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Harper hints at R&D tax break overhaul

Prime Minister Stephen Harper listens to questions from the media during a press conference at a Ronald McDonald House in Toronto on Friday Dec. 16.

Pawel Dwulit/Pawel Dwulit/The Canadian Press

Prime Minister Stephen Harper is hinting that Ottawa will move as soon as the next federal budget to overhaul a $3.5-billion research and development tax break for businesses.

Speaking to reporters Friday in Toronto, Mr. Harper said the government will move in 2012 on a task force report that urged a major overhaul of federal research and development programs.

"I hope we'll be moving forward with some of the recommendations from that report," he said.

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It's the government's most explicit commitment to act on the recommendations of Innovation Canada: A Call to Action – an expert panel report headed by Open Text Corp. chairman Tom Jenkins that was released in October.

The report's key proposal is that Ottawa should make the Scientific Research and Experimental Development tax credit simpler and smaller, redirecting the savings to more direct funding of business research.

The Harper government is expected to table its budget as early February.

Among suggested changes to the SR&ED program, the report said the credit should be limited to labour costs and that the generous refundable portion of the credit for smaller Canadian-owned companies should be reduced.

This flagship tax break amounts to a $5-billion transfer from Canadian taxpayers to businesses, including $3.5-billion from the feds plus another $1.5-billion from several provinces that piggyback their own tax breaks on Ottawa's plan.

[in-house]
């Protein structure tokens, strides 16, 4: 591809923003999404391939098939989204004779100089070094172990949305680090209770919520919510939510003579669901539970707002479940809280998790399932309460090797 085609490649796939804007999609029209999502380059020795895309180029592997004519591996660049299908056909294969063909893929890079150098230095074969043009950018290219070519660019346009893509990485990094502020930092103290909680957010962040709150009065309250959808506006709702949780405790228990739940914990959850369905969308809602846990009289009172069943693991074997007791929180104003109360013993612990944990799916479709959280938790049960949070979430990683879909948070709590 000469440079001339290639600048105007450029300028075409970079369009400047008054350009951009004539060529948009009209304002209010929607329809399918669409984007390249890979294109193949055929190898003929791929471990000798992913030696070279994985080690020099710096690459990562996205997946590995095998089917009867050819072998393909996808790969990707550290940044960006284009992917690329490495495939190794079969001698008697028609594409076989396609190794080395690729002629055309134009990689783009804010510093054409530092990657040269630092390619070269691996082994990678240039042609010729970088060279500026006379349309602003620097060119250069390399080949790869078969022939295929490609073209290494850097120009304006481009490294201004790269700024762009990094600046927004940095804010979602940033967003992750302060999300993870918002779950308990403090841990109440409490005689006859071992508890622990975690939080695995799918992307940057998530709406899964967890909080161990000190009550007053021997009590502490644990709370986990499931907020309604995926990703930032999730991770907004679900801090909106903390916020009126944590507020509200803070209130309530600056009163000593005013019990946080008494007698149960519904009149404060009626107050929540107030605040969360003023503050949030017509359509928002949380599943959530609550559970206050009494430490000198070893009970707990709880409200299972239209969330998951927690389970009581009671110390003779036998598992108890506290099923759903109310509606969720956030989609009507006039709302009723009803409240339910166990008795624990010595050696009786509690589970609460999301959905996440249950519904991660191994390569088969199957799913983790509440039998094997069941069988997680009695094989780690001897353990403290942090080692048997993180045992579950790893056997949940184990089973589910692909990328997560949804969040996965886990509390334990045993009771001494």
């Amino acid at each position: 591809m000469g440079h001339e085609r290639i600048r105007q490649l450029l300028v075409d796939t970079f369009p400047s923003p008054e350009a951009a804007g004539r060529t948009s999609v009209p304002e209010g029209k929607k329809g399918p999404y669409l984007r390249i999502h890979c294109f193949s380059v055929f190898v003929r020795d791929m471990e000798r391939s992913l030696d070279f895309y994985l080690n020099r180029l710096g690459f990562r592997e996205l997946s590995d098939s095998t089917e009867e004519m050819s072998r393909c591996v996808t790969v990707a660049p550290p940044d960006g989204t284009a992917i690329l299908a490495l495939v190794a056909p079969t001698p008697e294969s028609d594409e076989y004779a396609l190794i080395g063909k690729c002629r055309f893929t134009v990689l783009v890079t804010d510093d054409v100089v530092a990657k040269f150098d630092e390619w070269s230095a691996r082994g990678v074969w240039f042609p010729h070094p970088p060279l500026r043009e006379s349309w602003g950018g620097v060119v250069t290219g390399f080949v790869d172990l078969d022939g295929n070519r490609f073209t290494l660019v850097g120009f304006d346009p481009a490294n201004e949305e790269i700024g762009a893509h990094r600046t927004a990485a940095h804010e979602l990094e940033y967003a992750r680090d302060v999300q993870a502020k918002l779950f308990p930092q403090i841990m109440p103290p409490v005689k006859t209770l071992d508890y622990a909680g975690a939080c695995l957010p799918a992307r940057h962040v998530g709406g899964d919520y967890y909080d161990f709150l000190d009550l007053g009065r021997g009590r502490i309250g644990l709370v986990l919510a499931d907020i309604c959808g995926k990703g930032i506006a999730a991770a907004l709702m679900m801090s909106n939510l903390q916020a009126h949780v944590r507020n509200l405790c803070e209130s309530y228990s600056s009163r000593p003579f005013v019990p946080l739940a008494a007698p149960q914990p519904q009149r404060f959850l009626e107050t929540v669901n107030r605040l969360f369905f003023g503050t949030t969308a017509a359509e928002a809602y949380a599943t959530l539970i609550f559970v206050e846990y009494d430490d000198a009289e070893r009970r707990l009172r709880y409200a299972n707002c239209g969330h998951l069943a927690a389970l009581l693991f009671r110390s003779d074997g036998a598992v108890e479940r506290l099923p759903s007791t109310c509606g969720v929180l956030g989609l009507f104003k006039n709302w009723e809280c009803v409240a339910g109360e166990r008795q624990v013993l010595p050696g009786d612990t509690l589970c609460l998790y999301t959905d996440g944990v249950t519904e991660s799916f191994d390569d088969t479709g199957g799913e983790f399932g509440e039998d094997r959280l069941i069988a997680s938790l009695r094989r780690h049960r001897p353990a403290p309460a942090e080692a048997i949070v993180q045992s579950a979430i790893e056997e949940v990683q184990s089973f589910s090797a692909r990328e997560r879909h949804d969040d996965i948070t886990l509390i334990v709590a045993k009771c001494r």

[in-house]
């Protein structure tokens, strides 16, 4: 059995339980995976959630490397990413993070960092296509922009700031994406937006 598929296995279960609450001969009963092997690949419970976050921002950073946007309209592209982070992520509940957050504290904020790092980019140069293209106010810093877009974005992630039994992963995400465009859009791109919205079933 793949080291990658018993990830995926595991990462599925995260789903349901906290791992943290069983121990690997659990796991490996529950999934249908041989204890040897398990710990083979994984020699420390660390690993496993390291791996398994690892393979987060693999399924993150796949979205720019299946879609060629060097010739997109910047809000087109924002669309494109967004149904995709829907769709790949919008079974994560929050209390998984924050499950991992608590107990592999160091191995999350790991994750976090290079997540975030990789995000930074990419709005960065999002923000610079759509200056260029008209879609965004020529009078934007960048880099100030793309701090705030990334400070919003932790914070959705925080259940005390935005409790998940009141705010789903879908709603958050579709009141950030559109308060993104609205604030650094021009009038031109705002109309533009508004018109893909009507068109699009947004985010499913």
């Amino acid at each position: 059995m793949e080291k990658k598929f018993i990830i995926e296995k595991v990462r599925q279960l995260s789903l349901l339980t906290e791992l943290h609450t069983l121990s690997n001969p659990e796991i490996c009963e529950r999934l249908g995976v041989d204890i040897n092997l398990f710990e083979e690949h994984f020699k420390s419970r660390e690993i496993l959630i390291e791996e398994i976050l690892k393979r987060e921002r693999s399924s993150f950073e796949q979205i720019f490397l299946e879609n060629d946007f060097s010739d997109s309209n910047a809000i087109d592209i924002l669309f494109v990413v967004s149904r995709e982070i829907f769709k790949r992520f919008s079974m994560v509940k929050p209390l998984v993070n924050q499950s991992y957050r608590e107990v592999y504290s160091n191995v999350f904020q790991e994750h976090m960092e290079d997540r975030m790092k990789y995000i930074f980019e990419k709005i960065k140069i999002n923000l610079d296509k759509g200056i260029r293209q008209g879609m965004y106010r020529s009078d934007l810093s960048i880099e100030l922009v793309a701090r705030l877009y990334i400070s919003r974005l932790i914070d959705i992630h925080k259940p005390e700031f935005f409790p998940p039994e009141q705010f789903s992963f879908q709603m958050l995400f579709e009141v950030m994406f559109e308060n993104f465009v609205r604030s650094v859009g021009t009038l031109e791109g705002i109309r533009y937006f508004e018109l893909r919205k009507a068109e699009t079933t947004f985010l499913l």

Nearly 25,000 companies across Canada use the tax break. A recent Globe and Mail investigation also found widespread abuse, including bogus claims and consultants grabbing large chunks of the credits in fees.

Among the report's other recommendations, Mr. Jenkins said the government should make better use of major purchases to spur innovation, encourage more co-operation between the National Research Council and universities and businesses, plus pushing the Business Development Bank of Canada to a greater role in providing risk capital.

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About the Author
National Business Correspondent

Barrie McKenna is correspondent and columnist in The Globe and Mail's Ottawa bureau. From 1997 until 2010, he covered Washington from The Globe's bureau in the U.S. capital. During his U.S. posting, he traveled widely, filing stories from more than 30 states. Mr. McKenna has also been a frequent visitor to Japan and South Korea on reporting assignments. More

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